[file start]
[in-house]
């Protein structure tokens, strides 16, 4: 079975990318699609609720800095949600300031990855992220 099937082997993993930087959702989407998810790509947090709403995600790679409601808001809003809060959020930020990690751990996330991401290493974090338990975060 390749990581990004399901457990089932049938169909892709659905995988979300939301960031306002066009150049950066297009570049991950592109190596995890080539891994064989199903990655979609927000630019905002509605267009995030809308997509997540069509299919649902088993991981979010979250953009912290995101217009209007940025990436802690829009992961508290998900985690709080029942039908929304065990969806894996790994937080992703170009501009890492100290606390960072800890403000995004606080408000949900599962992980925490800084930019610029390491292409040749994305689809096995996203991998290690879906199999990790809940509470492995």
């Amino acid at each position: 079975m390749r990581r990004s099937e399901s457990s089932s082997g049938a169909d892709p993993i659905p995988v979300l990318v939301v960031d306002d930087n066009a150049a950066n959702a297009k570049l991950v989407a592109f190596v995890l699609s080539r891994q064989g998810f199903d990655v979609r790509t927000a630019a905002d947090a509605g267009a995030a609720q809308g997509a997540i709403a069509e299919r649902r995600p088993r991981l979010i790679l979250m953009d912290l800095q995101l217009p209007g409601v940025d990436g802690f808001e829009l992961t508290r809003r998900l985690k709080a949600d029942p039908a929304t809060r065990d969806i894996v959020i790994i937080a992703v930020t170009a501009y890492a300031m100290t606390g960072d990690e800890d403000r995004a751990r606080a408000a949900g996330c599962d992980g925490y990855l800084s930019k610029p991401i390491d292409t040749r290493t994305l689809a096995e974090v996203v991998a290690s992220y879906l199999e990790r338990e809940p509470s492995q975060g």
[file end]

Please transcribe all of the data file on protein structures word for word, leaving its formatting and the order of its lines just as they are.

[in-house]
């Protein structure tokens, strides 16, 4: 079975990318699609609720800095949600300031990855992220 099937082997993993930087959702989407998810790509947090709403995600790679409601808001809003809060959020930020990690751990996330991401290493974090338990975060 390749990581990004399901457990089932049938169909892709659905995988979300939301960031306002066009150049950066297009570049991950592109190596995890080539891994064989199903990655979609927000630019905002509605267009995030809308997509997540069509299919649902088993991981979010979250953009912290995101217009209007940025990436802690829009992961508290998900985690709080029942039908929304065990969806894996790994937080992703170009501009890492100290606390960072800890403000995004606080408000949900599962992980925490800084930019610029390491292409040749994305689809096995996203991998290690879906199999990790809940509470492995």
């Amino acid at each position: 079975m390749r990581r990004s099937e399901s457990s089932s082997g049938a169909d892709p993993i659905p995988v979300l990318v939301v960031d306002d930087n066009a150049a950066n959702a297009k570049l991950v989407a592109f190596v995890l699609s080539r891994q064989g998810f199903d990655v979609r790509t927000a630019a905002d947090a509605g267009a995030a609720q809308g997509a997540i709403a069509e299919r649902r995600p088993r991981l979010i790679l979250m953009d912290l800095q995101l217009p209007g409601v940025d990436g802690f808001e829009l992961t508290r809003r998900l985690k709080a949600d029942p039908a929304t809060r065990d969806i894996v959020i790994i937080a992703v930020t170009a501009y890492a300031m100290t606390g960072d990690e800890d403000r995004a751990r606080a408000a949900g996330c599962d992980g925490y990855l800084s930019k610029p991401i390491d292409t040749r290493t994305l689809a096995e974090v996203v991998a290690s992220y879906l199999e990790r338990e809940p509470s492995q975060g």